Awards show future of PR in the Middle East region 'in safe hands'

If ever you want to feel confident about the future of the industry in this region, look at that list of finalists in this years MEPRA awards, says Four Communications Ray Eglington.

Ray Eglington, group MD at Four Communication, was part if the judging panel at this year's MEPRA Awards
Ray Eglington, group MD at Four Communication, was part if the judging panel at this year's MEPRA Awards

I would be lying if I said I was anything but delighted by the MEPRA Awards last week.

I was genuinely delighted to see the quality of entries, the range of winners and the spirit of (good-natured) competition that now characterises this event.

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From humble beginnings only 11 years ago, these awards now attract more than 350 entries and almost 500 people on the night, far outstripping any other similar event in the region.

As a judge in those early years, and now again in recent years, it is great to see how the quality of entries has improved. There were some fantastic campaigns in there this year. I loved Performance PR’s pop-up restaurant for Bentley, Standard Chartered’s Art Gap and H+K’s Lenovo Dad Squad, to name just a few.

They, like other strong and winning campaigns this year, used smart insight to develop strategies that would meet business, not just communications, objectives. They each had simple creative concepts (often the most difficult to come up with) that allowed for campaigns that stood out. Then the teams in each case motored (literally in Performance PR’s case) to create real impact with multi-faceted implementation programmes.

Just as importantly, they presented the campaigns well, telling great stories about how they had made a difference.

These awards aren’t perfect. One of MEPRA’s strengths is that (like many other organisations that develop and grow) it is always looking at its activities with the ‘critical eye’ – working out what should change to make things better.

Over the last few years, for the awards that has meant new categories to reflect the breadth of what the industry does here, and to move away from a UAE-centric view.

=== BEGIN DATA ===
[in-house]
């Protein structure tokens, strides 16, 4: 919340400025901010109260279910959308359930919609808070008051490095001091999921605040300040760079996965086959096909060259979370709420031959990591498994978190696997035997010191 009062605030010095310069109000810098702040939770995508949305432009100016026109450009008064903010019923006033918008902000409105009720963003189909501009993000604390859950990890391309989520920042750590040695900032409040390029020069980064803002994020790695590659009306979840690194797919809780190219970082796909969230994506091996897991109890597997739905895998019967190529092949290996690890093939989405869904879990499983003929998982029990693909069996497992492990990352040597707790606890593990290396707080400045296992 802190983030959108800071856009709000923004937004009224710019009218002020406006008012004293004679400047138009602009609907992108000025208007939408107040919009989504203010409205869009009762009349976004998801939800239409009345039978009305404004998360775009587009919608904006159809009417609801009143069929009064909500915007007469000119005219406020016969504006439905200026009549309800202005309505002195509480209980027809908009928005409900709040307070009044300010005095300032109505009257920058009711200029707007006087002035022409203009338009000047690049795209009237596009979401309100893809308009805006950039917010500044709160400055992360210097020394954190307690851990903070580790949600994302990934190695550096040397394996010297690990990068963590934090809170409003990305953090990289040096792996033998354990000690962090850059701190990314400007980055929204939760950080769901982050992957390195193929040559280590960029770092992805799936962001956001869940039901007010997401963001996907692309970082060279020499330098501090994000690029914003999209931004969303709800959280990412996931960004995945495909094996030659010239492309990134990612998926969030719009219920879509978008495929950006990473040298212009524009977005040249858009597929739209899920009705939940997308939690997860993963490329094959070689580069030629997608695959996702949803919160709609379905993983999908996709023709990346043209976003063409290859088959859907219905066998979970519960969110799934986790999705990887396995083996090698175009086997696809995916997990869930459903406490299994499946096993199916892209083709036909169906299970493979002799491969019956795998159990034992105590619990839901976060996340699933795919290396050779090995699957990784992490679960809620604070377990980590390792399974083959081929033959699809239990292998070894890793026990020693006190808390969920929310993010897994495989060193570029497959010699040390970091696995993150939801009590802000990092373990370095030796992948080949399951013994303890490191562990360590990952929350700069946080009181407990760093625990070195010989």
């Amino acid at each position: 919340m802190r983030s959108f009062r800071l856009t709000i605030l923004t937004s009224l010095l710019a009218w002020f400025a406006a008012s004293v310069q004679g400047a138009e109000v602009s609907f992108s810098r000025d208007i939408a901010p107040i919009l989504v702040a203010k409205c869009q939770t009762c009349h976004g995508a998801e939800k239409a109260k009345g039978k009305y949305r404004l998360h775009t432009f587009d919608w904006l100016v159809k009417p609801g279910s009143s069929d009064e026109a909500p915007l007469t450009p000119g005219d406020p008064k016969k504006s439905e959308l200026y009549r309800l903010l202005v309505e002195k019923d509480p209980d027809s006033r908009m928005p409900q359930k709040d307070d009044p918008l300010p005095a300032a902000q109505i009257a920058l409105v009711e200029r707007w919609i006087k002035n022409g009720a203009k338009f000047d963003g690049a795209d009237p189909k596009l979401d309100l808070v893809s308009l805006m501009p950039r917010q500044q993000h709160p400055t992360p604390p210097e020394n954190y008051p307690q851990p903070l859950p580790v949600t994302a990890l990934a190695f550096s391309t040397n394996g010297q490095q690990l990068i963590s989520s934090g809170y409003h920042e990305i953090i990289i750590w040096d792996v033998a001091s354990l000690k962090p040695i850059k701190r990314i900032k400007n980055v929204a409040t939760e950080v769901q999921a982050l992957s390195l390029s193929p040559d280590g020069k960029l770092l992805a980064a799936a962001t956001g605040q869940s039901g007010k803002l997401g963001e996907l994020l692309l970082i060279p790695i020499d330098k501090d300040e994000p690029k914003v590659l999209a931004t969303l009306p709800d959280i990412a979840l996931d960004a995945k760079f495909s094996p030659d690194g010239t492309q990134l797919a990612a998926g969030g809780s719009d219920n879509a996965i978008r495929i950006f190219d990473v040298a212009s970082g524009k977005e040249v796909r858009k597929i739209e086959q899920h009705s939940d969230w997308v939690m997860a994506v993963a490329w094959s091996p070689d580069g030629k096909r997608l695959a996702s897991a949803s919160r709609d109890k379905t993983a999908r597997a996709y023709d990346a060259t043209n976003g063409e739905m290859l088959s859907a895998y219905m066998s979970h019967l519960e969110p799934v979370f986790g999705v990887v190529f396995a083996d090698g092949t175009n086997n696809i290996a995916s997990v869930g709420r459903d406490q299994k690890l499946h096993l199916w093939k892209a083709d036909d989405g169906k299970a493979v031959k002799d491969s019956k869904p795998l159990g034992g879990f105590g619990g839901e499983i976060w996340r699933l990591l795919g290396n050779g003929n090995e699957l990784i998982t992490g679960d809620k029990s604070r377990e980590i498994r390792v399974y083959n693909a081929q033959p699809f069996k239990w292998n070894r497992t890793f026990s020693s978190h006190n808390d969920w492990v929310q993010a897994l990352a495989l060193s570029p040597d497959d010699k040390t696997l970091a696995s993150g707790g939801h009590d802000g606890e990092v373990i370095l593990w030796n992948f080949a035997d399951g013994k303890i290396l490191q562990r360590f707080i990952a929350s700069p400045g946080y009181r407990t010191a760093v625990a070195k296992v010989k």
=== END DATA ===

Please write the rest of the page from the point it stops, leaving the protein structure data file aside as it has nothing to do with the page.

"It has meant increasing the panel of judges to more than 50 regional industry leaders and doing everything quantitatively; if you win, you’ve scored the best – there is no sharing awards around so that ‘everyone’s a winner’. And it has meant creating a festival of communications around the awards that ensure participants cannot only celebrate success, but learn about all the latest trends the industry has to offer.

I think one of the best things that MEPRA has done is put the Young Communicators at the heart of the awards – and make their categories some of the most difficult to win!

Before you think I sound too harsh, let me explain.

Some years ago, MEPRA decided to cancel entry fees for that category and, later, to create in-house winners as well as agency ones. And then, to invite all finalists to a judging panel in which they have to present for five minutes and answer questions for 20 minutes (then being judged, quantitatively, by the panel of eight).

That means there are a lot of entries, the quality is incredible – and the winners in each case do stand out.

For those lucky enough to judge that panel, we saw perfect poise, superlative storytelling, creative presentations that went from powerpoint to video to poems (actually, poem – but it was a poem that got a spontaneous round of applause from the judges) and confident responses to often challenging questions.

If ever you want to feel confident about the future of the industry in this region, look at that list of finalists. The winners were incredibly impressive – but the competition was so close in each case, it made us realise the future is in safe hands.


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